Month: February 2021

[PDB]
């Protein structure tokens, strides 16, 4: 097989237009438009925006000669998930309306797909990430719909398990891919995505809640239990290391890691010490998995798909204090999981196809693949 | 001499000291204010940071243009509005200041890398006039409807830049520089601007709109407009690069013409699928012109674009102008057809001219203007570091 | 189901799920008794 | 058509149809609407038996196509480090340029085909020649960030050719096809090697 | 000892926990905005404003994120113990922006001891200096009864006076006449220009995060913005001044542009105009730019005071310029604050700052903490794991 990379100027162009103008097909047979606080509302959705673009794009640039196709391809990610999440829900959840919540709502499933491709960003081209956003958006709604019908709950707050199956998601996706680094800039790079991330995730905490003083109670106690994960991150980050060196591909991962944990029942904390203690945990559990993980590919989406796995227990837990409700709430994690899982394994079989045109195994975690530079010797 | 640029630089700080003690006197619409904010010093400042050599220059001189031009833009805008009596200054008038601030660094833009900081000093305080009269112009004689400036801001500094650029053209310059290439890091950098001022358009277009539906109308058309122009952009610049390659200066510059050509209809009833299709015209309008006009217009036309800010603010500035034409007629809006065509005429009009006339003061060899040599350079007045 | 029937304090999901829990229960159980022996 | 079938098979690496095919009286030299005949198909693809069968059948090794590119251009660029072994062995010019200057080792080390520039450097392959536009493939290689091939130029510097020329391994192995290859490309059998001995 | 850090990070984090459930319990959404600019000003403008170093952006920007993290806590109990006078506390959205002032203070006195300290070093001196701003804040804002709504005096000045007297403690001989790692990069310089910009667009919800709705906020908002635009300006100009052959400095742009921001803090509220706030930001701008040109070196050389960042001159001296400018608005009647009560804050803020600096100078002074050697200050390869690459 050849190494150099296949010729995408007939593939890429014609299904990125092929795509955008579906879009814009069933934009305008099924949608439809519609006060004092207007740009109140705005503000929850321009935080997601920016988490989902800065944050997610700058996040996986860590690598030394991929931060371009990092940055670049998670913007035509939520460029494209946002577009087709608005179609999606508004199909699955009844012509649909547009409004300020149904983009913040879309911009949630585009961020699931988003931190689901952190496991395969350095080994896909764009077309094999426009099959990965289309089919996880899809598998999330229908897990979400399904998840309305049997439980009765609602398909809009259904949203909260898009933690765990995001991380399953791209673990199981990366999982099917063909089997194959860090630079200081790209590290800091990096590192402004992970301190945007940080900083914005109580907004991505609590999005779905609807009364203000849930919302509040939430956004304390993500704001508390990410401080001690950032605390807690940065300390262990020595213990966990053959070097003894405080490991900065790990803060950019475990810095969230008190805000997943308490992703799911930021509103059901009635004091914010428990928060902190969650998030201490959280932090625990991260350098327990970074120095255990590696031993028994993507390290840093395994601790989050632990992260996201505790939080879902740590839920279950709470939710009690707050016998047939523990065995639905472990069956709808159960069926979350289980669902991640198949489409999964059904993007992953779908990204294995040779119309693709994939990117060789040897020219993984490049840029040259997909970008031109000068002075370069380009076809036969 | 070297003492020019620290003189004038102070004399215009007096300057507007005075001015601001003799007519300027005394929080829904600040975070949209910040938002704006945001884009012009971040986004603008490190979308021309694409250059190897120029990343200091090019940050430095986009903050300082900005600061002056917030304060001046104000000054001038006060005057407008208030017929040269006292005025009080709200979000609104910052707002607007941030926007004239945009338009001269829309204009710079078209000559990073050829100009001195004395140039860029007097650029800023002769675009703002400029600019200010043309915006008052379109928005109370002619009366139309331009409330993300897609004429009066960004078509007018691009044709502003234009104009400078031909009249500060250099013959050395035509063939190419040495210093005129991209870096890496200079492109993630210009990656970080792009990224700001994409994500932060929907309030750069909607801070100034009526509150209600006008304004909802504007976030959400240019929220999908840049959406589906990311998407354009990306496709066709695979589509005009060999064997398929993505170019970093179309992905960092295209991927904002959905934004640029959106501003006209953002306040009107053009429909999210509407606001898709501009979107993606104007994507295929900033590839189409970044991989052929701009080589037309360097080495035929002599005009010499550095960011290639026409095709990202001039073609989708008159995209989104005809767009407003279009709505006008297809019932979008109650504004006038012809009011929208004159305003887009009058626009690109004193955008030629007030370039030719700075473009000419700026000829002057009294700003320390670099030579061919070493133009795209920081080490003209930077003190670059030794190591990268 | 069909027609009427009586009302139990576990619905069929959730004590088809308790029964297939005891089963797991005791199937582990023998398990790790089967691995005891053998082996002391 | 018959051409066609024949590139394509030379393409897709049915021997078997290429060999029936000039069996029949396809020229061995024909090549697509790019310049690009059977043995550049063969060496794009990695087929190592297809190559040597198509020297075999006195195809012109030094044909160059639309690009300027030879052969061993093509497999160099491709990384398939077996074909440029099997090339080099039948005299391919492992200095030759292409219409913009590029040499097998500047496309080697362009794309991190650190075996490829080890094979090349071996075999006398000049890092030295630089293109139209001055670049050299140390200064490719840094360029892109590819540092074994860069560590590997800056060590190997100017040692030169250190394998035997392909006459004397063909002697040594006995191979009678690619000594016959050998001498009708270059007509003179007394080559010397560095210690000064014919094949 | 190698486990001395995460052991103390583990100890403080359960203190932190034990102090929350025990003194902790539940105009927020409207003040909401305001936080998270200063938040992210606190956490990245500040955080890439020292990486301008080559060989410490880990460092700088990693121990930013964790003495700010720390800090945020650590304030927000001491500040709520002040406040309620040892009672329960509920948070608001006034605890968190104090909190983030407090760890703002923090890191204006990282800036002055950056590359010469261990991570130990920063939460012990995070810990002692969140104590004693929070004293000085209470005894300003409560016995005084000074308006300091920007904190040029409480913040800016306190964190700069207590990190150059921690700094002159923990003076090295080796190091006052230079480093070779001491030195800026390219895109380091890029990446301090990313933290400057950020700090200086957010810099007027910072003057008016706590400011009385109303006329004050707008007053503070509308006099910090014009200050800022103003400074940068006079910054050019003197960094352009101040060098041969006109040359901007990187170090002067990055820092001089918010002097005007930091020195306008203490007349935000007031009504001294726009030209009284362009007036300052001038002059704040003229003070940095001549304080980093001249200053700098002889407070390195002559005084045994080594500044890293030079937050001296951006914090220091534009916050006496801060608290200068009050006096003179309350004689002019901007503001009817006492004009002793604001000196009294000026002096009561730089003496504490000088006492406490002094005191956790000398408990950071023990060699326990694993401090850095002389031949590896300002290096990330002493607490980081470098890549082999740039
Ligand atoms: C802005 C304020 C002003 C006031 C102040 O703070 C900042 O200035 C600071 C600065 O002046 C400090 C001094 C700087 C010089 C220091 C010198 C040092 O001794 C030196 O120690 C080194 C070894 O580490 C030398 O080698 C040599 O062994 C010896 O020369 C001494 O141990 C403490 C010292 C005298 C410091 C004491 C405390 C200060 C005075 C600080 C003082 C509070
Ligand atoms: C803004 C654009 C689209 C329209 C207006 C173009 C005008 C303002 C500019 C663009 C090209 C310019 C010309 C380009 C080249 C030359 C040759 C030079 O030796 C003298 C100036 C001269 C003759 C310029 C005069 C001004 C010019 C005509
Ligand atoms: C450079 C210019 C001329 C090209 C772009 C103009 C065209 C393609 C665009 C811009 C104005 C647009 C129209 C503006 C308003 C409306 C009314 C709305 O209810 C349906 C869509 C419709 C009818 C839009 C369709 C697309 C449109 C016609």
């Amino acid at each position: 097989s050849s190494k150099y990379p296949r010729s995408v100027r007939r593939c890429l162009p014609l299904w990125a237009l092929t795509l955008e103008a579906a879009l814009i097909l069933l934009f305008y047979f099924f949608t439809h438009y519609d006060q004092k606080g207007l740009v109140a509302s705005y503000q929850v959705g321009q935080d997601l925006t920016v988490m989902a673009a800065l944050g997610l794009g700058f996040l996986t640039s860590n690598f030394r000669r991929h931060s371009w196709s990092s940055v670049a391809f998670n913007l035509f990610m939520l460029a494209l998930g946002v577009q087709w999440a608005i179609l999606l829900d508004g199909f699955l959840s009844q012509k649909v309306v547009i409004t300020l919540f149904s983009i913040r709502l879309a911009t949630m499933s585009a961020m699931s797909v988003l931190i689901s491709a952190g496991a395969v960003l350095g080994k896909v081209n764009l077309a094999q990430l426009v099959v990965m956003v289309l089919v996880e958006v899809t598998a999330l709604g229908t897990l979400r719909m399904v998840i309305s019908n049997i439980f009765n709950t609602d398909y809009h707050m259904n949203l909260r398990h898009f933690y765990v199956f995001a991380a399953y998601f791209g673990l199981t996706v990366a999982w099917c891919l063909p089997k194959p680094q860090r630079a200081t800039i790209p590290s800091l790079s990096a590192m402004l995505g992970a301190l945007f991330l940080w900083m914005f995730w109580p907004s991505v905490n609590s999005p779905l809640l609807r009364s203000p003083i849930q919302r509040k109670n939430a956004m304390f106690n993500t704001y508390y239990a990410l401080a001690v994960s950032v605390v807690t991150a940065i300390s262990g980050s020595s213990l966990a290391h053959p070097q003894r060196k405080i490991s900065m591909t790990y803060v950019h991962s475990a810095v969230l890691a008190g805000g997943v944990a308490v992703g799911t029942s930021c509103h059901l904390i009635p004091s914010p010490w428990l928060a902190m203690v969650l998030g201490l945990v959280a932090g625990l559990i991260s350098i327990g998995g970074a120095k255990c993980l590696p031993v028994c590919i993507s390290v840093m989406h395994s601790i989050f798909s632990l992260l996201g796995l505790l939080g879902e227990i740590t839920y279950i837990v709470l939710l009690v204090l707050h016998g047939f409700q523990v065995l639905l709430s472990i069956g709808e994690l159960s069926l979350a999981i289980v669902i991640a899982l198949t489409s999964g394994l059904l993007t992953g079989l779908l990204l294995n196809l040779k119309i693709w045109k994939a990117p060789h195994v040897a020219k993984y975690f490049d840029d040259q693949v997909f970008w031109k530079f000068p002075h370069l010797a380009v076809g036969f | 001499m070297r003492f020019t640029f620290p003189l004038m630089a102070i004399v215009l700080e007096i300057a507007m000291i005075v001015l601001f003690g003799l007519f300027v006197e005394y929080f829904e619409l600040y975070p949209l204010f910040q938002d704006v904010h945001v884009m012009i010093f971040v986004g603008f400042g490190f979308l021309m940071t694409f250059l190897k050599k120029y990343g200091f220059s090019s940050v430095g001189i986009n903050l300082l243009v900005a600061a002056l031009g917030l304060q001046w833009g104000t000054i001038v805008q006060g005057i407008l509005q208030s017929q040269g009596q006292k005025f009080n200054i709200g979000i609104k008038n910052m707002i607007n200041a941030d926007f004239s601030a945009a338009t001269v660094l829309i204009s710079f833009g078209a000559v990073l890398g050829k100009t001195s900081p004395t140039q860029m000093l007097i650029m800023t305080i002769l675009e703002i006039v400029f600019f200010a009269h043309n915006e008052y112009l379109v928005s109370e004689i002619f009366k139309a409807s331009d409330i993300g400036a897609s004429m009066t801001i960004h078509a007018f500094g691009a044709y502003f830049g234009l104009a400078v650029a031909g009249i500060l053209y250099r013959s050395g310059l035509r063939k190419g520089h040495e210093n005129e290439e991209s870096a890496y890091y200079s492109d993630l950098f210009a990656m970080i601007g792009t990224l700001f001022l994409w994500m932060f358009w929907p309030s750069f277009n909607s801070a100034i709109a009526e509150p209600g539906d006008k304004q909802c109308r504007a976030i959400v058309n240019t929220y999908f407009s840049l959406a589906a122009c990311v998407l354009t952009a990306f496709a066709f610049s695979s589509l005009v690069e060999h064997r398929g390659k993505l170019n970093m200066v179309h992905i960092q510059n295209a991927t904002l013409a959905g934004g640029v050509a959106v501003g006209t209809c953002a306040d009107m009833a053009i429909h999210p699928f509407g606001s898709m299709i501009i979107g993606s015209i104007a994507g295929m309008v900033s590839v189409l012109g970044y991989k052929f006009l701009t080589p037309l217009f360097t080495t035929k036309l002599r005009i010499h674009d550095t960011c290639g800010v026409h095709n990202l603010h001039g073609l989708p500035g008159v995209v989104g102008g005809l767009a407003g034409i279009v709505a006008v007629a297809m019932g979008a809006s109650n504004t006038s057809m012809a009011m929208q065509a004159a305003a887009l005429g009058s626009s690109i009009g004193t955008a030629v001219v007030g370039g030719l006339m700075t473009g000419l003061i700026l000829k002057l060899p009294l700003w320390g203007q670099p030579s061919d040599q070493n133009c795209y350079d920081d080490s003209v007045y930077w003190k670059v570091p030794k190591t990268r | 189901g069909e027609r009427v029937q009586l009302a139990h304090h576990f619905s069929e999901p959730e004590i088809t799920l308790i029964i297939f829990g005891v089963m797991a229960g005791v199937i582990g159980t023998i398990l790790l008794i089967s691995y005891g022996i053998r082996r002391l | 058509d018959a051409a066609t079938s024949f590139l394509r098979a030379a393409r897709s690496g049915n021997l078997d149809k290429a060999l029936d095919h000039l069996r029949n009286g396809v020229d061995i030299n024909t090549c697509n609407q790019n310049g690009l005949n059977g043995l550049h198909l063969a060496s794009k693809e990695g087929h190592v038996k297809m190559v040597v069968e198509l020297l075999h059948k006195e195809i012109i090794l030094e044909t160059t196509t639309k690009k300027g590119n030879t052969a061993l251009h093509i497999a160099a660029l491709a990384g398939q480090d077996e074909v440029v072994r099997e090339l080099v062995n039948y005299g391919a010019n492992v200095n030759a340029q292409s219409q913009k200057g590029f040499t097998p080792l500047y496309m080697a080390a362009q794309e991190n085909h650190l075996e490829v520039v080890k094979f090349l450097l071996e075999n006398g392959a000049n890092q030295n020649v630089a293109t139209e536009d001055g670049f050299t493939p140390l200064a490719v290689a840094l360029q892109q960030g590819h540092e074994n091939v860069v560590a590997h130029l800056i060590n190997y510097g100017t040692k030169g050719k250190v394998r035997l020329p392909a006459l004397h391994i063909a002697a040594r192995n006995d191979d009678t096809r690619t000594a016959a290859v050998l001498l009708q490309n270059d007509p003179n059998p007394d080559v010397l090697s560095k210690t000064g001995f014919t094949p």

first_imgVCE partnered up with Presidio and Cisco at the Jets House in New York City during Super Bowl week. Jets House is the New York Jets official hospitality venue where season ticket holders, team partners and guests gather to experience all of the week’s excitement. Throughout the five-day experience, current and former Jets players, coaches and cheerleaders participated in meet-and-greet sessions with guests. Each day there were different programming and interactive guest opportunities such as Q&A sessions, cooking demonstrations, and Chalk Talks.In conjunction with the Jets House event, VCE, along with ecosystem partners Cisco and Presidio, hosted two days of executive briefings and client panel discussions that included sessions on IT as a service, mobility and security, and capacity on demand.IT leaders presented to a group of their industry peers across multiple verticals, which sparked an interactive dialog between the audience and the VCE customers. The most common questions were around how these IT leaders were able to shift their day-to-day tasks from infrastructure concerns to delivering business demands.The two sessions provided several unique insights:Tangible benefits of getting the first Vblock SystemOrganizational impacts of Vblock SystemsVelocity towards multiple Vblock SystemsShifting from IaaS to platform as a service (PaaS) to software as a service (SaaS) to IT as a service (ITaaS)Tangible benefits of getting the first Vblock SystemThe CIOs listed VCE’s speedy service delivery as the first benefit to visibly impact their organizations. The word “faster” echoed throughout the discussions. Of course, the speed to value is apparent, but even greater value came from longer-term deployment. With VCE, the CIOs are able to meet the increased expectations and demands from different departments again and again.By assessing the system as a whole, there is less time wasted on isolated concerns of compute, network, storage and management. Indeed, IT leaders were able to shift from infrastructure centric to more workplace centric views. Over time, the leaders realized that a vibrant and stable service catalog, relying on a true converged infrastructure with lifecycle assurance, is the key to unlocking even faster time to value than ever before. In short, standardization on Vblock Systems empowers teams to focus more on what matters – business needs – and less on IT for the sake of IT.Organizational impacts of Vblock SystemsInterestingly, the organizational impact of Vblock Systems takes place over different timelines. If an IT department was radically siloed, then the organizational impact will be greater than a system-oriented environment. This sparks the classic debate among the network team, the compute or virtualization team, the storage team, and even the security and compliance teams. Combining these teams yields greater operational awareness, which is only possible with a system view of how services are delivered. Further, it is a system view that provides assurances to security compliance teams not available in the old silo views.The standardization on Vblock Systems unlocks the capabilities within organizations to expand from only providing management tools to exploring deeper levels of automation and ultimately a complete orchestration alignment to meet business needs. So, while the workshops presented two different journeys of varying silo-oriented history it was apparent that the outcomes aligned to more streamlined operations than the silos ever afforded.Velocity toward multiple Vblock SystemsAs organizations continue to consume services that reside on Vblock Systems, lines of business begin to equate speed and the repeatable outcomes with the “new IT.”  Previously, these lines of business might have attempted to outsource their own IT, and then foist that solution upon internal IT teams to support. Now, in the wake of adopting Vblock Systems, these same application owners seek out the IT teams to understand how they can achieve tenancy goals from development to test to QA to production in a single conversation – all centered around a single IT relationship.For the first time in many organizations, the IT conversation is internal to the private cloud as a viable option, whereas prior views might mandate looking outside to so-called public clouds more often than not. Additionally, many CIOs found that standardizing their organization’s intellectual property on multiple Vblock Systems within their own data centers was more cost-effective than public clouds.Shifting from IaaS to PaaS to SaaS to ITaaSPerhaps the most exciting part of the discussions were centered around shifts to leverage new consumption models and going higher in the value stack for business. This was realized by working closely with Presidio to take advantage of an on-demand capability on Vblock Systems, which allowed customers to quickly expand the infrastructure to meet new business goals.In fact, this moved discussions along from IaaS to presenting platforms to developers (PaaS) as well as managing full stacks for lines of business (SaaS) and handling quick assimilation of mergers and acquisitions to seasonable IT needs (ITaaS). It was clear that Presidio had tapped into a need and delivered a commensurate solution for the IT leader. Finally, VCE’s on demand financial and technology models allow for use of Vblock Systems on an event or seasonal basis as OPEX (rather than CAPEX), which helps enterprises quickly address new business needs.last_img read more